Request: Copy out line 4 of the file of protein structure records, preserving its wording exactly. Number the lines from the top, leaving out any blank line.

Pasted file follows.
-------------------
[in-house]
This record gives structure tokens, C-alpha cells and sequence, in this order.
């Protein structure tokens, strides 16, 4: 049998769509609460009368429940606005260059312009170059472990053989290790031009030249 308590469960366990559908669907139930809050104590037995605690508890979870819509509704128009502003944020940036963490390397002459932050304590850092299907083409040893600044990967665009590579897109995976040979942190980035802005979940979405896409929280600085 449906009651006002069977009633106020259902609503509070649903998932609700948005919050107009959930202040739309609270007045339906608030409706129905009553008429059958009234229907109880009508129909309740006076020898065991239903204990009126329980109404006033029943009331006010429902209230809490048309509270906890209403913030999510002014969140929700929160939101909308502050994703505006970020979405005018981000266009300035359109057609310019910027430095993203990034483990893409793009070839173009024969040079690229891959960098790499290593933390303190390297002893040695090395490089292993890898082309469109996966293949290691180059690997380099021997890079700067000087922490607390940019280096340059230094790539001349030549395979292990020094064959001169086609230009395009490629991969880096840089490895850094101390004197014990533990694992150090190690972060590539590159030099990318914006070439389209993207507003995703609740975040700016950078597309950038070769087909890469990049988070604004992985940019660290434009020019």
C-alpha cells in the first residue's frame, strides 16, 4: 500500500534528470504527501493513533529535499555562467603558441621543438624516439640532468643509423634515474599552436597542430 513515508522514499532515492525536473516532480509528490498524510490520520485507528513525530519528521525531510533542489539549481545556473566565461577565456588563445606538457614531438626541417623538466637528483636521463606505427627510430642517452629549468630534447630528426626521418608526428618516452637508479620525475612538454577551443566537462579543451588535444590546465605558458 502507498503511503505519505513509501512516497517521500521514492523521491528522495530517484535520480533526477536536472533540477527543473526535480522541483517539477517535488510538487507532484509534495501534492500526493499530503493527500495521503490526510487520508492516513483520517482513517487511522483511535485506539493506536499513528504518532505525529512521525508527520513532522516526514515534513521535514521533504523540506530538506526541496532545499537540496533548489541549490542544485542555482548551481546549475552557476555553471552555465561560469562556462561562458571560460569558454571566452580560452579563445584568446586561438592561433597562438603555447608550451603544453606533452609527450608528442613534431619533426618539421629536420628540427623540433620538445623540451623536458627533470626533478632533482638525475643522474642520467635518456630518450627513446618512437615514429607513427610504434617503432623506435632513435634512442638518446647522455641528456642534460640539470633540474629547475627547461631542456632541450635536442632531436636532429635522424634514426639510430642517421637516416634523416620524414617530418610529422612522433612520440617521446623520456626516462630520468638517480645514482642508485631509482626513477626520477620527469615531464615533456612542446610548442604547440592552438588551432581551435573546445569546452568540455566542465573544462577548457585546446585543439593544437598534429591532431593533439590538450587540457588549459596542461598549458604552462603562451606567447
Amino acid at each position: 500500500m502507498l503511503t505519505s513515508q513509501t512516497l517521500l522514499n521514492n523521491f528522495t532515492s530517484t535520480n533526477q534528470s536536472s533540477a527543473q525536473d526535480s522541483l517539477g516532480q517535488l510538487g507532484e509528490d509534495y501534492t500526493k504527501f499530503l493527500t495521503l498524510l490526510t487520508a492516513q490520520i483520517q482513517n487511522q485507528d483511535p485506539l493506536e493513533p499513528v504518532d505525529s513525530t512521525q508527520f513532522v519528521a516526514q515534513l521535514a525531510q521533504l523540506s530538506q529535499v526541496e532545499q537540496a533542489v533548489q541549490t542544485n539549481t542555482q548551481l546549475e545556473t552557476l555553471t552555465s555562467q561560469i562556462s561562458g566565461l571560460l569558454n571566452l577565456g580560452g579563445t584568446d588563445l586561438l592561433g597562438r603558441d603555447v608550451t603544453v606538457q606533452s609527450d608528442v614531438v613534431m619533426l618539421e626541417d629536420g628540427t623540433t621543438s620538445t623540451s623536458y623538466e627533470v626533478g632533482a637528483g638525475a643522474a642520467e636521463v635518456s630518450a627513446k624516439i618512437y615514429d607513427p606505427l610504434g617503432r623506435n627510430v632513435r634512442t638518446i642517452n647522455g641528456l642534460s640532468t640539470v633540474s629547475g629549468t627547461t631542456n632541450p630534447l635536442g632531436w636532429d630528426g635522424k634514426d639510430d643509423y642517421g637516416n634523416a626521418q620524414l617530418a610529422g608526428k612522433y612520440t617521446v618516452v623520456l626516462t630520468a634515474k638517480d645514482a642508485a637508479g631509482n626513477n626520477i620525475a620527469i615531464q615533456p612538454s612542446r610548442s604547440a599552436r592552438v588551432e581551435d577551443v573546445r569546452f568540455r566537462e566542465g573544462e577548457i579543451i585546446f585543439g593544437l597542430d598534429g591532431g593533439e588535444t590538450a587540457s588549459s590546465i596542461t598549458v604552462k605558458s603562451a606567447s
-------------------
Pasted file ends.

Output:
C-alpha cells in the first residue's frame, strides 16, 4: 500500500534528470504527501493513533529535499555562467603558441621543438624516439640532468643509423634515474599552436597542430 513515508522514499532515492525536473516532480509528490498524510490520520485507528513525530519528521525531510533542489539549481545556473566565461577565456588563445606538457614531438626541417623538466637528483636521463606505427627510430642517452629549468630534447630528426626521418608526428618516452637508479620525475612538454577551443566537462579543451588535444590546465605558458 502507498503511503505519505513509501512516497517521500521514492523521491528522495530517484535520480533526477536536472533540477527543473526535480522541483517539477517535488510538487507532484509534495501534492500526493499530503493527500495521503490526510487520508492516513483520517482513517487511522483511535485506539493506536499513528504518532505525529512521525508527520513532522516526514515534513521535514521533504523540506530538506526541496532545499537540496533548489541549490542544485542555482548551481546549475552557476555553471552555465561560469562556462561562458571560460569558454571566452580560452579563445584568446586561438592561433597562438603555447608550451603544453606533452609527450608528442613534431619533426618539421629536420628540427623540433620538445623540451623536458627533470626533478632533482638525475643522474642520467635518456630518450627513446618512437615514429607513427610504434617503432623506435632513435634512442638518446647522455641528456642534460640539470633540474629547475627547461631542456632541450635536442632531436636532429635522424634514426639510430642517421637516416634523416620524414617530418610529422612522433612520440617521446623520456626516462630520468638517480645514482642508485631509482626513477626520477620527469615531464615533456612542446610548442604547440592552438588551432581551435573546445569546452568540455566542465573544462577548457585546446585543439593544437598534429591532431593533439590538450587540457588549459596542461598549458604552462603562451606567447